Incorporation of embryonic CA3 cell grafts into the adult hippocampus at 4-months after injury: effects of combined neurotrophic supplementation and caspase inhibition.
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As receptivity of the injured hippocampus to cell grafts decreases with time after injury, strategies that improve graft integration are necessary for graft-mediated treatment of chronic neurodegenerative conditions such as temporal lobe epilepsy. We ascertained the efficacy of two distinct graft-augmentation strategies for improving the survival of embryonic day 19 hippocampal CA3 cell grafts placed into the adult hippocampus at 4-months after kainic acid induced injury. The donor cells were labeled with 5'-bromodeoxyuridine, and pre-treated and grafted with either brain-derived neurotrophic factor, neurotrophin-3 and a caspase inhibitor or fibroblast growth factor and caspase inhibitor. The yield of surviving grafted cells and neurons were quantified at 2-months post-grafting. The yield of surviving cells was substantially greater in grafts treated with brain-derived neurotrophic factor, neurotrophin-3 and caspase inhibitor (84%) or fibroblast growth factor and caspase inhibitor (99% of injected cells) than standard cell grafts (26%). Because approximately 85% of surviving grafted cells were neurons, increased yield in augmented groups reflects enhanced survival of grafted neurons. Evaluation of the mossy fiber synaptic re-organization in additional kainic acid-lesioned rats receiving grafts enriched with brain-derived neurotrophic factor, neurotrophin-3 and caspase inhibitor at 3-months post-grafting revealed reduced aberrant dentate mossy fiber sprouting in the dentate supragranular layer than "lesion-only" rats at 4 months post-kainic acid, suggesting that some of the aberrantly sprouted mossy fibers in the dentate supragranular layer withdraw when apt target cells (i.e. grafted neurons) become available in their vicinity. Thus, the yield of surviving neurons from CA3 cell grafts placed into the adult hippocampus at an extended time-point after injury could be enhanced through apt neurotrophic supplementation and caspase inhibition. Apt grafting is also efficacious for reversing some of the abnormal synaptic reorganization prevalent in the hippocampus at later time-points after injury.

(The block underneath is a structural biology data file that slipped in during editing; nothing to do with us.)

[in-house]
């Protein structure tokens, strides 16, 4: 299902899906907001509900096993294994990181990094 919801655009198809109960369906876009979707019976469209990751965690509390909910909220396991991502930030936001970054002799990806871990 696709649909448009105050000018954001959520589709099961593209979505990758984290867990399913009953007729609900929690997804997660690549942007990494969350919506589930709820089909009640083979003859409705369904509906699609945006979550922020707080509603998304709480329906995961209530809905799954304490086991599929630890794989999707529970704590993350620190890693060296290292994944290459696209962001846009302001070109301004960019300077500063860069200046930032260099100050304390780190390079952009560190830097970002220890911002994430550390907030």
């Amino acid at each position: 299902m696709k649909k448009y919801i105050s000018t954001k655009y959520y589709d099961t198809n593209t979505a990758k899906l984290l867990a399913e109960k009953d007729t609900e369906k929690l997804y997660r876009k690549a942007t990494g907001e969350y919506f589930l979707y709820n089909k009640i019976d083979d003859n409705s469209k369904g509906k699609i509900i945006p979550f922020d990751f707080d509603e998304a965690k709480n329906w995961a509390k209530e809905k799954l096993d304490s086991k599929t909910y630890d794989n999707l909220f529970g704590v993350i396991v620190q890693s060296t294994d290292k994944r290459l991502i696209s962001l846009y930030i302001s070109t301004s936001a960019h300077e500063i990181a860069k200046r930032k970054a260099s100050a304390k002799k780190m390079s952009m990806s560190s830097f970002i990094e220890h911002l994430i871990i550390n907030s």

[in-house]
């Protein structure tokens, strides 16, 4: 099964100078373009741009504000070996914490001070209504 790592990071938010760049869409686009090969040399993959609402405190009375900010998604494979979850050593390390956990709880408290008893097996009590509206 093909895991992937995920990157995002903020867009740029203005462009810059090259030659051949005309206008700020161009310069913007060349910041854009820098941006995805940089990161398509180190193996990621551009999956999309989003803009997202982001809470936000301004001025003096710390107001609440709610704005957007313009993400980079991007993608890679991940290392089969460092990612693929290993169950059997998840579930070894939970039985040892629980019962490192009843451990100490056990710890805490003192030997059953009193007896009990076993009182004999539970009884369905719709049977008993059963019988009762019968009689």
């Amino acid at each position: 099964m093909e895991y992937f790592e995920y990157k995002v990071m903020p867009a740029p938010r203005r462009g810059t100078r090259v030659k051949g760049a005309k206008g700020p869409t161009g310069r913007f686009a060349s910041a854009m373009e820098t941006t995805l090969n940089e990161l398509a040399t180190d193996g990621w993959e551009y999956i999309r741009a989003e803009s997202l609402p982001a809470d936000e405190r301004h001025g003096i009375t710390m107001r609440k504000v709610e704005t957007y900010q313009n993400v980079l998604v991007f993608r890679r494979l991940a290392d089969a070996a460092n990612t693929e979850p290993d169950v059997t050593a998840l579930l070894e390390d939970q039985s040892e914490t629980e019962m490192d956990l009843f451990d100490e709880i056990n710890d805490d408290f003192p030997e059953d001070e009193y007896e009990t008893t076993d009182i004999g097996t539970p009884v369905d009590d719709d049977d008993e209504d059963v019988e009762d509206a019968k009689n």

author list (cited authors)
Hattiangady, B., Rao, M. S., Zaman, V., & Shetty, A. K
complete list of authors
Hattiangady, B||Rao, MS||Zaman, V||Shetty, AK